And then you and the artist may share the same cultural back-ground but have had different experiences in it. What feelings can you experience from a picture of a pit-head if you have never been down a coal mine, or even read a book about miners?
Ballet would be understandable to the Andromedans in the same way we could slightly appreciate a ballet performed by ants or elephants. But, like most humans watching ballet, they would bore quickly. The human body in a 1g gravity field is only capable of a limited number of movements and if you are going to use body-movements to semaphore feelings you have a very low band-width communication channel and can only send information slowly. And even the most fervent ballet-lovers would agree the larger part of the performance is in the music, which you can in fact listen to alone, without losing much.
So Art is a communication of feeling and if you and the artist have never experienced the same feeling, the full message will not be received. After all, logically you must have lived exactly the same life as the artist if you want to receive all the nuances. But you should be able to get something from most European art (or `respond' to it, in the jargon).
Now comes the next barrier. I might not like the feeling the artist is trying to induce in me. Pictures entitled `Beggars on the Cathedral Steps', `The Inquisition Dungeon' or `The Leader reviews his Troops' will not hold my attention for long.
And now comes the last barrier to contact between me and the artist. I like what the artist is trying to tell me, I can understand and appreciate it, I approve of his sentiments, but why, oh why, is it being done so badly? Why is the trumpet flat? Why are the Madonna's skin tones so leprous? Why is the dancer in the second row so fat? Why is the abstract sculpture so badly welded? In other words, why is the technology so sloppy?
Perhaps the artist has a charming `couldn't-care-less' attitude to the boring technical details of his trade, but not me. When you've had long fights with draftsmen to get neat, clean drawings, with plating firms to get a good finish on metal parts, it's difficult to ignore the paint flaking off some work of art.
To summarize then. The artist and I will only really come together if:
1. The artist is trying to induce feelings in me that I like to feel.
2. The artist and I share a common cultural heritage and a common background of experience.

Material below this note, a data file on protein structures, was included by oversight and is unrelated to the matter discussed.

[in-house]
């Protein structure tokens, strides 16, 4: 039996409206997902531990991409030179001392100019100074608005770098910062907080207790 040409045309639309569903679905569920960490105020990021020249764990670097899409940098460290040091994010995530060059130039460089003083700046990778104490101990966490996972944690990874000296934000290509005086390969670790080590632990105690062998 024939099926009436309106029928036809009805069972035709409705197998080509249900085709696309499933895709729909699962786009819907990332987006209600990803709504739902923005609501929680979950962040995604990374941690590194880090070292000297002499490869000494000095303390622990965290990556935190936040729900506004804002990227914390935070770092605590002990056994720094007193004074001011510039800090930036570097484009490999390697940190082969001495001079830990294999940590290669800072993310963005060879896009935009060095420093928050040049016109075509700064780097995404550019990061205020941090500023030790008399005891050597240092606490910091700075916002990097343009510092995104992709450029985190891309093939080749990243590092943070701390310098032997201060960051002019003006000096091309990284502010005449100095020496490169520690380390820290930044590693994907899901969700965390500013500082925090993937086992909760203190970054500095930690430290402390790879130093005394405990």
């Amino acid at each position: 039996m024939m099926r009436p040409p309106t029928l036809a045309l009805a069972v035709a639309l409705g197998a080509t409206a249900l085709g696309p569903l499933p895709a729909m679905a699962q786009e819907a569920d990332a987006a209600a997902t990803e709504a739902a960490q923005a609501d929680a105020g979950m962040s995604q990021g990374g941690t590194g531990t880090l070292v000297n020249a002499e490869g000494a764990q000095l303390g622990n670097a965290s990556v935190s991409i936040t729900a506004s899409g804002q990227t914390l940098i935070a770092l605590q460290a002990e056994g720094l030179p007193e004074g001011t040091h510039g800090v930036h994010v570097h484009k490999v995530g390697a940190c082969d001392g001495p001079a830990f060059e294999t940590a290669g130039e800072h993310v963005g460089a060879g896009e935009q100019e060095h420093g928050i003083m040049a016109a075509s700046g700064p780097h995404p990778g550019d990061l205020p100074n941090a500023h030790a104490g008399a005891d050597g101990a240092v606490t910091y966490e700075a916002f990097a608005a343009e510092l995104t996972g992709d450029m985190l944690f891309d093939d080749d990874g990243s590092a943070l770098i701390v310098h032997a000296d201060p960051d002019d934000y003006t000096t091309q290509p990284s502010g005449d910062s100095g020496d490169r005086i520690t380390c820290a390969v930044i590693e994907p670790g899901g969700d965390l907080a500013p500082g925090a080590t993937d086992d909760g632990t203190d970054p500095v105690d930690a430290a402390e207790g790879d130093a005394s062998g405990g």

3. The artist is technically competent.
Let's take these one at a time:
1. The producing of a `feeling' is the object of the communication and if you don't want to receive the artist's message it’s no use him persisting. But distinguish between `dislike' and `don't understand'. People usually dislike dry wines to start with, preferring, like children, a simple sweet taste. But if you keep at it you will acquire a taste for dry wines. After the astringent music of Schönberg you will relax smiling to the simple smooth harmonies of Vivaldi. This is the Matched Filter effect in the section on Sex where you were warned against tuning your filter too finely to your beloved as she may one day depart and leave you with the painful job of detuning it. But with wine, and Art generally, there should be no such danger. The finer you tune it, the more output you will get from the filter, the more nuances you will appreciate. (Well, yes, there is a danger. You can become one of those exquisites who has tuned up his Beethoven filter so finely that he can now only appreciate the Concerto No. 5, and really only the middle of the 3rd movement).
2. If you don't have anything in common and desperately want to get in to Indian music, you must immerse yourself in Indian culture. But this is a bit way-out. There is plenty of art around you should be able to easily interface with. The problem is that if anything, there is too much me-too art around, and very little original.
3. There are two sides to technical competence. A poem can generate a great feeling of sadness and unhappiness but on examination it can be seen to have been done using just the minimum number of words that also convey sadness by the rhythm.